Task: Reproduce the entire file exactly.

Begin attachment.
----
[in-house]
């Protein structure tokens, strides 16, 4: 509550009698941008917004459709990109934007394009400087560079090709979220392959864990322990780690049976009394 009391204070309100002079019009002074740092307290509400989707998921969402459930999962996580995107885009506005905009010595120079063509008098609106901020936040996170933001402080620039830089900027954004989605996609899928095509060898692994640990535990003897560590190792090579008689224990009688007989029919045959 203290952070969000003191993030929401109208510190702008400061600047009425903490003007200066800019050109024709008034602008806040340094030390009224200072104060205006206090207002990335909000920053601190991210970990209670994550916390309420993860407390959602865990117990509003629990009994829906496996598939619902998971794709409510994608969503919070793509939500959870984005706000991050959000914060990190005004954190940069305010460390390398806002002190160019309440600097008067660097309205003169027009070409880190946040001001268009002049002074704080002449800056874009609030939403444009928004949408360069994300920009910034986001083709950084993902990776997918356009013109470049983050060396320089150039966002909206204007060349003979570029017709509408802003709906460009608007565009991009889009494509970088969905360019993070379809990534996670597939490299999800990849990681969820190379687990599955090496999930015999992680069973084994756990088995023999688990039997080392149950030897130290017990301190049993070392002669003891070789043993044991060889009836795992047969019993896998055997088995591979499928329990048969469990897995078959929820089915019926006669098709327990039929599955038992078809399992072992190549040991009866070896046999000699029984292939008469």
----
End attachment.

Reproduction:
[in-house]
């Protein structure tokens, strides 16, 4: 509550009698941008917004459709990109934007394009400087560079090709979220392959864990322990780690049976009394 009391204070309100002079019009002074740092307290509400989707998921969402459930999962996580995107885009506005905009010595120079063509008098609106901020936040996170933001402080620039830089900027954004989605996609899928095509060898692994640990535990003897560590190792090579008689224990009688007989029919045959 203290952070969000003191993030929401109208510190702008400061600047009425903490003007200066800019050109024709008034602008806040340094030390009224200072104060205006206090207002990335909000920053601190991210970990209670994550916390309420993860407390959602865990117990509003629990009994829906496996598939619902998971794709409510994608969503919070793509939500959870984005706000991050959000914060990190005004954190940069305010460390390398806002002190160019309440600097008067660097309205003169027009070409880190946040001001268009002049002074704080002449800056874009609030939403444009928004949408360069994300920009910034986001083709950084993902990776997918356009013109470049983050060396320089150039966002909206204007060349003979570029017709509408802003709906460009608007565009991009889009494509970088969905360019993070379809990534996670597939490299999800990849990681969820190379687990599955090496999930015999992680069973084994756990088995023999688990039997080392149950030897130290017990301190049993070392002669003891070789043993044991060889009836795992047969019993896998055997088995591979499928329990048969469990897995078959929820089915019926006669098709327990039929599955038992078809399992072992190549040991009866070896046999000699029984292939008469």